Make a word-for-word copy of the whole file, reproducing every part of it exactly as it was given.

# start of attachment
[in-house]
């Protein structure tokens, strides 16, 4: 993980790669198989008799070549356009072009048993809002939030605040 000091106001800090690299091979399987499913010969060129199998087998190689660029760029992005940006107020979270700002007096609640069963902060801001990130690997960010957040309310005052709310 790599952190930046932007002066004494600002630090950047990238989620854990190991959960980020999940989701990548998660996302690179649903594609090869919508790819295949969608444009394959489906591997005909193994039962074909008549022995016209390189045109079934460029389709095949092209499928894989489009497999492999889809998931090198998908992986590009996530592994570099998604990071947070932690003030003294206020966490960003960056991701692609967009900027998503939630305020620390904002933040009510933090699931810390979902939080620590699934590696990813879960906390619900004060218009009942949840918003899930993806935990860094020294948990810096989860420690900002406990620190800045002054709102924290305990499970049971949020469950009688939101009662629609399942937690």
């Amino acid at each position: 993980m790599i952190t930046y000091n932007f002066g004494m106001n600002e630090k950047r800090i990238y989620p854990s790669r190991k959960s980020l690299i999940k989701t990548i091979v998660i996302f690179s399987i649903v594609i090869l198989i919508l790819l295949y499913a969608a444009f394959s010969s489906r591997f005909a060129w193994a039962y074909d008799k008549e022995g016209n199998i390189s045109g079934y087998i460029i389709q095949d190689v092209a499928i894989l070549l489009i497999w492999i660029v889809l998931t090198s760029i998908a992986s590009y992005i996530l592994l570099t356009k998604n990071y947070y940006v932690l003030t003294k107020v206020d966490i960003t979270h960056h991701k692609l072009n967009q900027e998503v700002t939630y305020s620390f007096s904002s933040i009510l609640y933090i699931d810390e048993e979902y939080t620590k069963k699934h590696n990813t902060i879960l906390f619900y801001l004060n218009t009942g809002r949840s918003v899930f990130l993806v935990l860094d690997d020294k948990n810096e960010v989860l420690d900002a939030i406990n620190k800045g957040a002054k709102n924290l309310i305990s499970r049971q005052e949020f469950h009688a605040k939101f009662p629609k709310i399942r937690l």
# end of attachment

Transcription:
[in-house]
């Protein structure tokens, strides 16, 4: 993980790669198989008799070549356009072009048993809002939030605040 000091106001800090690299091979399987499913010969060129199998087998190689660029760029992005940006107020979270700002007096609640069963902060801001990130690997960010957040309310005052709310 790599952190930046932007002066004494600002630090950047990238989620854990190991959960980020999940989701990548998660996302690179649903594609090869919508790819295949969608444009394959489906591997005909193994039962074909008549022995016209390189045109079934460029389709095949092209499928894989489009497999492999889809998931090198998908992986590009996530592994570099998604990071947070932690003030003294206020966490960003960056991701692609967009900027998503939630305020620390904002933040009510933090699931810390979902939080620590699934590696990813879960906390619900004060218009009942949840918003899930993806935990860094020294948990810096989860420690900002406990620190800045002054709102924290305990499970049971949020469950009688939101009662629609399942937690």
């Amino acid at each position: 993980m790599i952190t930046y000091n932007f002066g004494m106001n600002e630090k950047r800090i990238y989620p854990s790669r190991k959960s980020l690299i999940k989701t990548i091979v998660i996302f690179s399987i649903v594609i090869l198989i919508l790819l295949y499913a969608a444009f394959s010969s489906r591997f005909a060129w193994a039962y074909d008799k008549e022995g016209n199998i390189s045109g079934y087998i460029i389709q095949d190689v092209a499928i894989l070549l489009i497999w492999i660029v889809l998931t090198s760029i998908a992986s590009y992005i996530l592994l570099t356009k998604n990071y947070y940006v932690l003030t003294k107020v206020d966490i960003t979270h960056h991701k692609l072009n967009q900027e998503v700002t939630y305020s620390f007096s904002s933040i009510l609640y933090i699931d810390e048993e979902y939080t620590k069963k699934h590696n990813t902060i879960l906390f619900y801001l004060n218009t009942g809002r949840s918003v899930f990130l993806v935990l860094d690997d020294k948990n810096e960010v989860l420690d900002a939030i406990n620190k800045g957040a002054k709102n924290l309310i305990s499970r049971q005052e949020f469950h009688a605040k939101f009662p629609k709310i399942r937690l």